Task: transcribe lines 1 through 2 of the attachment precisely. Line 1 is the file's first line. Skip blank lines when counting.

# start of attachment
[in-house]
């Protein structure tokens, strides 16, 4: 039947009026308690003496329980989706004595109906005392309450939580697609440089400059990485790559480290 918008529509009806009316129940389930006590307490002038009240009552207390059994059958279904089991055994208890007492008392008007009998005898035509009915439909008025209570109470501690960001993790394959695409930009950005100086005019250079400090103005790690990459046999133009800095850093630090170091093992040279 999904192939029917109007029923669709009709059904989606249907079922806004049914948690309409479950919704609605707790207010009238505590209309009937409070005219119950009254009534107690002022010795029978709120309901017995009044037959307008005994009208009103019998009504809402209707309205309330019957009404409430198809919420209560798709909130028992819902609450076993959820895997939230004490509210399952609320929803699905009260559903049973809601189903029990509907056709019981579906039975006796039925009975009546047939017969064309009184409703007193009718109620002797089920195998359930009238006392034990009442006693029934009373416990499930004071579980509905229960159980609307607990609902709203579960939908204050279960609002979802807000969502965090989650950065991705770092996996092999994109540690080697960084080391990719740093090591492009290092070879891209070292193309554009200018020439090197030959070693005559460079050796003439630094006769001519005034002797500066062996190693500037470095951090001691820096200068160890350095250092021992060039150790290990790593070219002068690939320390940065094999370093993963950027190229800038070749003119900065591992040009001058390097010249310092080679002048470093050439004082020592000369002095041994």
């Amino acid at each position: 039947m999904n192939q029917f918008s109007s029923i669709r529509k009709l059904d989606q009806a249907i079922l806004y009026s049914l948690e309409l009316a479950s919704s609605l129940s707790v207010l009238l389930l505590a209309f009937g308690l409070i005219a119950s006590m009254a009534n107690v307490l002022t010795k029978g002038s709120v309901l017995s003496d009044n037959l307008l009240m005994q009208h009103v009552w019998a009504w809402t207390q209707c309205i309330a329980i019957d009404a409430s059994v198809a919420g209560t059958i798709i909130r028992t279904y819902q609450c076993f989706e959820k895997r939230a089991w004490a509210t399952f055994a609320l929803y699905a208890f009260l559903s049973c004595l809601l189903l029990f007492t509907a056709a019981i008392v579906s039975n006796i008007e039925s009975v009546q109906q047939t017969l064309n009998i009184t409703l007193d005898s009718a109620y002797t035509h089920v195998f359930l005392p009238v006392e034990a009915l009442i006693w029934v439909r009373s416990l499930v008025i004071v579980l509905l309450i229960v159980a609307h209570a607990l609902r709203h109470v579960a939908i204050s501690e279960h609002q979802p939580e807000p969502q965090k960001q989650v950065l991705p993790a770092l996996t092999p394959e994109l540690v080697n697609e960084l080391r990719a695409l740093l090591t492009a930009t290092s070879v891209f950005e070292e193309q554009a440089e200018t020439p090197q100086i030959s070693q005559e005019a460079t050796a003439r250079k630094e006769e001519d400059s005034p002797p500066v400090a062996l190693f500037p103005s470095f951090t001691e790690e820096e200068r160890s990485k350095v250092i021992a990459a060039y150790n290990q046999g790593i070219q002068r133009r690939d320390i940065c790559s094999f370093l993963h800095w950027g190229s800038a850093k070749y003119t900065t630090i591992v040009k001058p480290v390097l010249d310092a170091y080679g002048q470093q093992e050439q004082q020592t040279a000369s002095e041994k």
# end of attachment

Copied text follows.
[in-house]
């Protein structure tokens, strides 16, 4: 039947009026308690003496329980989706004595109906005392309450939580697609440089400059990485790559480290 918008529509009806009316129940389930006590307490002038009240009552207390059994059958279904089991055994208890007492008392008007009998005898035509009915439909008025209570109470501690960001993790394959695409930009950005100086005019250079400090103005790690990459046999133009800095850093630090170091093992040279 999904192939029917109007029923669709009709059904989606249907079922806004049914948690309409479950919704609605707790207010009238505590209309009937409070005219119950009254009534107690002022010795029978709120309901017995009044037959307008005994009208009103019998009504809402209707309205309330019957009404409430198809919420209560798709909130028992819902609450076993959820895997939230004490509210399952609320929803699905009260559903049973809601189903029990509907056709019981579906039975006796039925009975009546047939017969064309009184409703007193009718109620002797089920195998359930009238006392034990009442006693029934009373416990499930004071579980509905229960159980609307607990609902709203579960939908204050279960609002979802807000969502965090989650950065991705770092996996092999994109540690080697960084080391990719740093090591492009290092070879891209070292193309554009200018020439090197030959070693005559460079050796003439630094006769001519005034002797500066062996190693500037470095951090001691820096200068160890350095250092021992060039150790290990790593070219002068690939320390940065094999370093993963950027190229800038070749003119900065591992040009001058390097010249310092080679002048470093050439004082020592000369002095041994």